We reported in 2012 that Mitsubishi was undecided on bringing its global Mirage hatchback to the U.S. Well, the Mirage has finally materialized. Pricing is still pending, but Yoichi Yokozawa, president of the automaker's U.S. arm, told reporters Mitsubishi will price the tiny Mirage to compete with the Chevrolet Spark, which starts at $12,995 including destination.
A chrome package gussied up the car on display at the New York International Auto Show, but there's little else to describe. The formless bumper leads into equally bland styling around the sides and back. Inside, the front seats have decent adjustment range, but the Mirage's optional knob-style seat height adjuster moves only the bottom cushion, not the whole seat. Crank yours up and the backrest lumbar meets your spine at a lower point. It's not comfortable.
Backseat legroom is snug but manageable, thanks to cushy front seatbacks. I like that Mitsubishi anchored the center seat belt in the seatback — it leaves the view straight back unobstructed — but the Spark's head restraints tuck into their seats. The Mirage's head restraints stick up, encroaching on part of the view. The automaker didn't furnish cargo specs, but the area looks to be as small as the Spark's. Still, the backseat folds simply; the Spark has a multistep process that's more annoying than hearing everyone and their mother obsess over "Downton Abbey."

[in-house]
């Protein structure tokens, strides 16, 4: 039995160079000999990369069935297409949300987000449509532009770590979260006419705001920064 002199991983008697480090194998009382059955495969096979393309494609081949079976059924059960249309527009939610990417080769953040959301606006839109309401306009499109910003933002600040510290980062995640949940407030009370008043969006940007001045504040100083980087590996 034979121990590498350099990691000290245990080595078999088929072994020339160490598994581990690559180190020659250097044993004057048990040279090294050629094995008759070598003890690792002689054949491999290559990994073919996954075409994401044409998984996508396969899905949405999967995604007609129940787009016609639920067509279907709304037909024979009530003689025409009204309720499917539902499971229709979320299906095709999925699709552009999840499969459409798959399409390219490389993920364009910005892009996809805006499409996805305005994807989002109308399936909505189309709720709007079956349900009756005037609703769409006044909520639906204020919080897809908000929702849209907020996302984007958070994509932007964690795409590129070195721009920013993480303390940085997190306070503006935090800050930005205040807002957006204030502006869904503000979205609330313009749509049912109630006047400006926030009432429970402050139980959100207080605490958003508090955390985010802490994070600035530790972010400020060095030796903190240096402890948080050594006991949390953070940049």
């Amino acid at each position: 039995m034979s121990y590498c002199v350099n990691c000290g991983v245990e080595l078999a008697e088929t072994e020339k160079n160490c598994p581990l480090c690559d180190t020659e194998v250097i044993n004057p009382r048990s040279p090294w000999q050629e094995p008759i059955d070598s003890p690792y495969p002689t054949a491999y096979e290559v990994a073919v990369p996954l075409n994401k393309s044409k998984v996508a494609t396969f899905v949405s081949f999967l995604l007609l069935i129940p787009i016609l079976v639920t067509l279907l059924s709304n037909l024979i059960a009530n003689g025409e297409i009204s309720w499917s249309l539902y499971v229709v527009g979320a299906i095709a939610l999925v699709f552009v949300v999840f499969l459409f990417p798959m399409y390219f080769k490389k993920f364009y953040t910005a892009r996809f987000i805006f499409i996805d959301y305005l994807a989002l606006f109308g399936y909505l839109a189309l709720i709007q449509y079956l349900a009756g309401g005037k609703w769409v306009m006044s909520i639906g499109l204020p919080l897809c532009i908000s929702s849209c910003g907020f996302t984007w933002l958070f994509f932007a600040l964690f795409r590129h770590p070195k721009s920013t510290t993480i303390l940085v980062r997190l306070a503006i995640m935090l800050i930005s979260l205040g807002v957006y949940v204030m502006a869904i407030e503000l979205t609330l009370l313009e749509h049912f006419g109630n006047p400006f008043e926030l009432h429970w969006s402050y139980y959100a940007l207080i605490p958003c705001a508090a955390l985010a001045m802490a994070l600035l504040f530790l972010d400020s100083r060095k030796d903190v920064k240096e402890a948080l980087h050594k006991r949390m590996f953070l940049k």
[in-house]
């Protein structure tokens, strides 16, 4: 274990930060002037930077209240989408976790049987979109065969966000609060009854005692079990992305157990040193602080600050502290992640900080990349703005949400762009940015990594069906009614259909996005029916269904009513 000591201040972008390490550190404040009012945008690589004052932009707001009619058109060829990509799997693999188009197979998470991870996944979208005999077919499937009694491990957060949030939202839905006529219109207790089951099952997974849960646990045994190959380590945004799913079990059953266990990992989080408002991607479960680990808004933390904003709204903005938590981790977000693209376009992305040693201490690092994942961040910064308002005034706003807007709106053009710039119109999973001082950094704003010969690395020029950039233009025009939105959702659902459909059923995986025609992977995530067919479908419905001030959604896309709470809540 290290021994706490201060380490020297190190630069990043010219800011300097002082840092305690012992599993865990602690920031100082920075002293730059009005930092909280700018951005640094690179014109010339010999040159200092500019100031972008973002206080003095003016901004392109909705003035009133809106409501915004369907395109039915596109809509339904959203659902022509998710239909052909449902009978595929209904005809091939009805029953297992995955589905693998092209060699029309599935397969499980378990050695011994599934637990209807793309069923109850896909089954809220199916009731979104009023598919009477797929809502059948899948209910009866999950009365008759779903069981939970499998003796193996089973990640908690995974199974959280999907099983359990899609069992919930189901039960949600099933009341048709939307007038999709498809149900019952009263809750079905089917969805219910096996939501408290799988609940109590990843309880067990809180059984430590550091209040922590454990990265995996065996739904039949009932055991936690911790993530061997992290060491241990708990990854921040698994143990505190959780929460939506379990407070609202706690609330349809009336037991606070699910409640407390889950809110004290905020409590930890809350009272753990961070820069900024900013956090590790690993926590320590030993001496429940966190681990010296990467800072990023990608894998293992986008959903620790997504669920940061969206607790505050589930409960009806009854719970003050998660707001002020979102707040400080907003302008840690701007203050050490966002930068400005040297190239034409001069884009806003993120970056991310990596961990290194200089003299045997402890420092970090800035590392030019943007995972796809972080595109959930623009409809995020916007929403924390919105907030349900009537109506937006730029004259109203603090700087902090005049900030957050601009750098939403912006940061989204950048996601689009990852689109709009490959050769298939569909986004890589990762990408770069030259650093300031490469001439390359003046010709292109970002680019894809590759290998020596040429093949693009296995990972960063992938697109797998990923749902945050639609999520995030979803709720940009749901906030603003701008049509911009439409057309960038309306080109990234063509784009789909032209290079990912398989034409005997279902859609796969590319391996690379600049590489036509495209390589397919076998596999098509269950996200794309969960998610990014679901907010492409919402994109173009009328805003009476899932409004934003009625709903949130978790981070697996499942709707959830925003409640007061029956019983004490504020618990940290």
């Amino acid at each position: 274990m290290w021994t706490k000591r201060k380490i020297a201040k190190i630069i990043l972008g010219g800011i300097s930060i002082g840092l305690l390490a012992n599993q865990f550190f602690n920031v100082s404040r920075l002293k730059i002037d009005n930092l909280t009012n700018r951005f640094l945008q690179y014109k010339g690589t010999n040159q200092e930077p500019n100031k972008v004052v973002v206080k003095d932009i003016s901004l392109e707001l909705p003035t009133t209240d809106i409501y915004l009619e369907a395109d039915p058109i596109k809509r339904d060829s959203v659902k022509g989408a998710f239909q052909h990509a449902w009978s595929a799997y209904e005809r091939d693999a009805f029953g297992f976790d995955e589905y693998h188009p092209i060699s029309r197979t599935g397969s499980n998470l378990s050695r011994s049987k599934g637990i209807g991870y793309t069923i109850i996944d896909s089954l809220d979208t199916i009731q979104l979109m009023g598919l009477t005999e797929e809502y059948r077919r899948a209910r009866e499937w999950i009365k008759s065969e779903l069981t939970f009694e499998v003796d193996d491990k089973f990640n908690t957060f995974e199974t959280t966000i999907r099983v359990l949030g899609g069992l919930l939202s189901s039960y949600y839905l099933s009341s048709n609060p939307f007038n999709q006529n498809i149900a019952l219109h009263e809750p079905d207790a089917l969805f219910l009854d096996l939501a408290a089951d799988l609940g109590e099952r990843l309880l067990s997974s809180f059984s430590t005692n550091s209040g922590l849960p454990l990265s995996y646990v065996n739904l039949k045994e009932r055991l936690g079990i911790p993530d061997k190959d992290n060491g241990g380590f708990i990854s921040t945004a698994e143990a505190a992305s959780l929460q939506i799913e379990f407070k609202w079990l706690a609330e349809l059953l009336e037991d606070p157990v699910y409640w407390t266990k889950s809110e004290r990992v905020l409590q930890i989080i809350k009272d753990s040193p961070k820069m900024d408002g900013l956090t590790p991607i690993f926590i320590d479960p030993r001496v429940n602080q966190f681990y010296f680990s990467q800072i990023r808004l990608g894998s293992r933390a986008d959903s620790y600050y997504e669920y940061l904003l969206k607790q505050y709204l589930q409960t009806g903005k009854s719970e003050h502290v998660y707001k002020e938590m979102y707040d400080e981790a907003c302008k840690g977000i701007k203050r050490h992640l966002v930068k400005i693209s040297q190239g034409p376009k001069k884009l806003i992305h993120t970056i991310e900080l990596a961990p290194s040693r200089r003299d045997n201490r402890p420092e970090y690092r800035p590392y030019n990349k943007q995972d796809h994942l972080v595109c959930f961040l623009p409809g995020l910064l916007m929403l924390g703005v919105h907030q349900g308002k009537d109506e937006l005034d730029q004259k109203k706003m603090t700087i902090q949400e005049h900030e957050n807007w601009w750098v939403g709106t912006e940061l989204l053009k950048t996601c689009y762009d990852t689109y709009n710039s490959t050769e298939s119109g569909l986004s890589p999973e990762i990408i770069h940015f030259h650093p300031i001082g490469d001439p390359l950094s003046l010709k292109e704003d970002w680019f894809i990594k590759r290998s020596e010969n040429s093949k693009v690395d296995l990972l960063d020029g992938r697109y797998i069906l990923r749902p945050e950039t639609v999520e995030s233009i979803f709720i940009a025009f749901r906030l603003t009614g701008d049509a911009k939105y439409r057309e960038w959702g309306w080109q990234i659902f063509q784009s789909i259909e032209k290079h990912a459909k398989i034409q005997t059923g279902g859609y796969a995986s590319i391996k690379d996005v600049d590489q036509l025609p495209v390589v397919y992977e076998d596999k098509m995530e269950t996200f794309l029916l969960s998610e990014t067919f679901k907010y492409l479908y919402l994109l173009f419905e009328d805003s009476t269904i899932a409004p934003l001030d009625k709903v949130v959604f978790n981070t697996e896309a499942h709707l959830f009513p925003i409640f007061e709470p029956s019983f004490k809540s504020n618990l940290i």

Standard features read impressively, with automatic climate control, power windows and keyless entry included on the base DE. Mitsubishi plans to offer four out-of-the-box colors beyond the standard black, white and silver. The Spark has odd hues of green and pink that certainly make it stand out.
Like the Spark, the Mirage has rudimentary cabin quality. The elbow cutouts along the doors have no padding whatsoever — a provision the Ford Fiesta, Chevrolet Sonic and other mass-market subcompacts provide — and a center armrest, map lights and a passenger-side visor mirror are MIA. The glove compartment door thuds open; the doors slam with a tinny echo. You get the idea.
But who cares? Mitsubishi expects EPA gas mileage of 40 mpg combined city/highway on the CVT-equipped car, significantly outpacing subcompact rivals by 5 mpg combined or more. That's no mirage. Mitsubishi announced plans in February to double its marketing efforts, and it will need to. A barrage of car ads have convinced many consumers that 40-mpg compacts are the new normal; read the fine print and that's just the highway EPA mileage — and many cars need special fuel-economy packages to get there. Mitsubishi deserves credit here.